Frege's theorem
 Responsibility
 Richard G. Heck, Jr.
 Language
 English.
 Imprint
 Oxford [England] : Clarendon Press ; Oxford ; New York : Oxford University Press, 2011.
 Physical description
 xiv, 307 p. ; 24 cm.
Access
Available online
Math & Statistics Library
Stacks
Call number  Status 

B3245 .F24 H43 2011  Unknown 
More options
Creators/Contributors
 Author/Creator
 Heck, Richard G.
Contents/Summary
 Bibliography
 Includes bibliographical references (p. [297]305) and index.
 Contents

 Preface  Editorial Notes  1. Frege's Theorem: An Overview  2. The Development of Arithmetic  3. Die Grundlagen der Arithmetik 8283  4. Frege's Principle  5. Julius Caesar and Basic Law V  6. The Julius Caesar Objection  7. Cardinality, Counting, and Equinumerosity  8. Syntactic Reductionism  9. The Existence of Abstract Objects  10. The Consistency of Contextual Definitions  11. Finitude and Hume's Principle  12. A Logic for Frege's Theorem  Index.
 (source: Nielsen Book Data)
 Publisher's Summary
 Frege's Theorem collects eleven essays by Richard G Heck, Jr, one of the world's leading authorities on Frege's philosophy. The Theorem is the central contribution of Gottlob Frege's formal work on arithmetic. It tells us that the axioms of arithmetic can be derived, purely logically, from a single principle: the number of these things is the same as the number of those things just in case these can be matched up onetoone with those. But that principle seems so utterly fundamental to thought about number that it might almost count as a definition of number. If so, Frege's Theorem shows that arithmetic follows, purely logically, from a near definition. As Crispin Wright was the first to make clear, that means that Frege's logicism, long thought dead, might yet be viable. Heck probes the philosophical significance of the Theorem, using it to launch and then guide a wideranging exploration of historical, philosophical, and technical issues in the philosophy of mathematics and logic, and of their connections with metaphysics, epistemology, the philosophy of language and mind, and even developmental psychology. The book begins with an overview that introduces the Theorem and the issues surrounding it, and explores how the essays that follow contribute to our understanding of those issues. There are also new postscripts to five of the essays, which discuss changes of mind, respond to published criticisms, and advance the discussion yet further.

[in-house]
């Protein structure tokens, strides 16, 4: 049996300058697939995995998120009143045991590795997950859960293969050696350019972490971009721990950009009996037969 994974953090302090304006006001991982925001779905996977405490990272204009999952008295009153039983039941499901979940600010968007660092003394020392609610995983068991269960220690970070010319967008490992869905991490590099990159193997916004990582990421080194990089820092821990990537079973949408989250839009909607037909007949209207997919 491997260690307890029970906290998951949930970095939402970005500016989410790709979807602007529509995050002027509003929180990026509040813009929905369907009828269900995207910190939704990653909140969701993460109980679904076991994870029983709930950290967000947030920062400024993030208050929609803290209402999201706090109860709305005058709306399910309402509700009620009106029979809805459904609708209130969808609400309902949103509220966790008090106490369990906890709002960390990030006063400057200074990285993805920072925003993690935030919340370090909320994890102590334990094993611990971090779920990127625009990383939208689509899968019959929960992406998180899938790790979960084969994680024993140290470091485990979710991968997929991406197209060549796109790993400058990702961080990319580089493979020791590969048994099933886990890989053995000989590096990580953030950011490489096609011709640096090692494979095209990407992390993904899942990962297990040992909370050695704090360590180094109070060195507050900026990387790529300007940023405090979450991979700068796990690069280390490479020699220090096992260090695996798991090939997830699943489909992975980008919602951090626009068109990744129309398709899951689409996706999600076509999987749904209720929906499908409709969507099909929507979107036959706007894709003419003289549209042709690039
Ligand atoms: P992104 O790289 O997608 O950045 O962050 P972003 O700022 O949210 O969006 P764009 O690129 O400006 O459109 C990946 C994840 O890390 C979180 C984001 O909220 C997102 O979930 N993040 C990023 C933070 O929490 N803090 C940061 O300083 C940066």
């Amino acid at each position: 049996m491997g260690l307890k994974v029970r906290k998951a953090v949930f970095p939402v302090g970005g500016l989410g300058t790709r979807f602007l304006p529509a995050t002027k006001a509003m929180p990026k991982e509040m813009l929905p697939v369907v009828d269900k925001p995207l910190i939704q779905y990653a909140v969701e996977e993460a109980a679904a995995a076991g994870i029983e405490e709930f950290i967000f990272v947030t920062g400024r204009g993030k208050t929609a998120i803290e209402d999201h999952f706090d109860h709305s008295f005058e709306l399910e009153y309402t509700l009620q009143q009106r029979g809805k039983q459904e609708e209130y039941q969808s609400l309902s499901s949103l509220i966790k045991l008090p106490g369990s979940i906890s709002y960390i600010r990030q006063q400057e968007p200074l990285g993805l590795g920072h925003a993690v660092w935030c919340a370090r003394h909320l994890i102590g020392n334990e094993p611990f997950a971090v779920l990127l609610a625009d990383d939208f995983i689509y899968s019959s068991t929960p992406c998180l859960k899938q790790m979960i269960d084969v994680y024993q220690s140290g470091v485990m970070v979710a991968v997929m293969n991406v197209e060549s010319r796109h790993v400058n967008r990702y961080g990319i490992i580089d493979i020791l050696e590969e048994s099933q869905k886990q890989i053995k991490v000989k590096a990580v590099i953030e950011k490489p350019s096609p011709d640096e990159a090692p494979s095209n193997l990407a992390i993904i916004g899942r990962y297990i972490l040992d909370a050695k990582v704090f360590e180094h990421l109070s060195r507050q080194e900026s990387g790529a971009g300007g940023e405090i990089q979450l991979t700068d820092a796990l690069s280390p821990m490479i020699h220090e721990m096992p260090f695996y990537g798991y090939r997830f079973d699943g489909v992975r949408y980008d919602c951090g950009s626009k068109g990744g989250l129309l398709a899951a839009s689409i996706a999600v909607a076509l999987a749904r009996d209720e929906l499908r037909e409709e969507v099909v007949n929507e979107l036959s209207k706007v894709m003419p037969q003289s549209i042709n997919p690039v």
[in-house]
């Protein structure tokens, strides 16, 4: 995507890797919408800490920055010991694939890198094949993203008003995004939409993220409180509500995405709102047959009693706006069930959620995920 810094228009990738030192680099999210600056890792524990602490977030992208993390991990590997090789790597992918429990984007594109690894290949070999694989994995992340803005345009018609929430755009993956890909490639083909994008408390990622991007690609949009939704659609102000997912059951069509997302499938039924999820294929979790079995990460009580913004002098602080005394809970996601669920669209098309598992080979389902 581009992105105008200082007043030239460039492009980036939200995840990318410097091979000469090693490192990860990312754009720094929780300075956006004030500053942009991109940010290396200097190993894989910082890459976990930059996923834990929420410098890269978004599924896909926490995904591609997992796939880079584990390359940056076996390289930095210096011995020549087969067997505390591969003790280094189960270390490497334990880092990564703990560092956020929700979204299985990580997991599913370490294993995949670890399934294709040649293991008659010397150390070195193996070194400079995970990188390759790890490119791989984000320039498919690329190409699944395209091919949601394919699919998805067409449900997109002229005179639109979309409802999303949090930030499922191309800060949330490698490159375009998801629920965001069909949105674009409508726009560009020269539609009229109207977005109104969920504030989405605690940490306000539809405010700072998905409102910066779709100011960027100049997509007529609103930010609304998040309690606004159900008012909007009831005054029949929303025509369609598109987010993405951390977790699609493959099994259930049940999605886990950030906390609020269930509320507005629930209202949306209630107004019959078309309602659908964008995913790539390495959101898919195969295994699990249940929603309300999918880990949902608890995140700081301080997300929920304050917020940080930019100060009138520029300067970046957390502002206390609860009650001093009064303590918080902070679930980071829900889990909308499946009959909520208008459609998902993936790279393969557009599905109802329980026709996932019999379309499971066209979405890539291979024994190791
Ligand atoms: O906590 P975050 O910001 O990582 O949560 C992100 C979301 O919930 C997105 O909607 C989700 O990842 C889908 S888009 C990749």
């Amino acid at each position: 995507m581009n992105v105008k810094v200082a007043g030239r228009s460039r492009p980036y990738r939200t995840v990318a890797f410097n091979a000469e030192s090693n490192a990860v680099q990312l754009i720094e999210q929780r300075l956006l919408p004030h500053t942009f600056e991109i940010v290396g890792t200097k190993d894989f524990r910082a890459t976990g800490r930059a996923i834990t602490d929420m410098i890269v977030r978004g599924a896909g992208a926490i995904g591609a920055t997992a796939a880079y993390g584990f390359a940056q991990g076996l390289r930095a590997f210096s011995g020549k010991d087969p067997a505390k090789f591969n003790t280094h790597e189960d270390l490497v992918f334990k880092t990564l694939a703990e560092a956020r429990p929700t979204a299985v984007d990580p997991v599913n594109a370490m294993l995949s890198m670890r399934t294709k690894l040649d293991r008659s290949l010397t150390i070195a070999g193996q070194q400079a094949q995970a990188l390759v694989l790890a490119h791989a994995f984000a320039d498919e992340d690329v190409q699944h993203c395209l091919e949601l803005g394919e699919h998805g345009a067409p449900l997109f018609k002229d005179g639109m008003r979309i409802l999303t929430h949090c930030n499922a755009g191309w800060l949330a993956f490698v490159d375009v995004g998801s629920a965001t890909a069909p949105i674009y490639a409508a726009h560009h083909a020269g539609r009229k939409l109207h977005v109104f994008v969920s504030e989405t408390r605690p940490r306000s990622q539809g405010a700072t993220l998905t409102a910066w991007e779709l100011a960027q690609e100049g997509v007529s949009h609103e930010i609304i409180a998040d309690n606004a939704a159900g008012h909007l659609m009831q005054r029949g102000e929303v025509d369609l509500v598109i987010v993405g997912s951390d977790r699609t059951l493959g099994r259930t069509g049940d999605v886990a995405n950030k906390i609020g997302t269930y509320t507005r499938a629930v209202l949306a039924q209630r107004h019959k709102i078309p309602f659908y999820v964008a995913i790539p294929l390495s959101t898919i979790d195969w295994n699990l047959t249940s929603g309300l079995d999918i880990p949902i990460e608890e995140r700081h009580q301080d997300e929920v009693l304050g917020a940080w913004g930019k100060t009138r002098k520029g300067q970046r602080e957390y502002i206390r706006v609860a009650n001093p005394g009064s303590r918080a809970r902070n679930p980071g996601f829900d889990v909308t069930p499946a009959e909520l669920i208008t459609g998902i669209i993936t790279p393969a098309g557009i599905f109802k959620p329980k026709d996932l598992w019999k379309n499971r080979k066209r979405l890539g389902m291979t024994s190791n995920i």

(source: Nielsen Book Data)
Bibliographic information
 Publication date
 2011
 ISBN
 9780199695645
 0199695644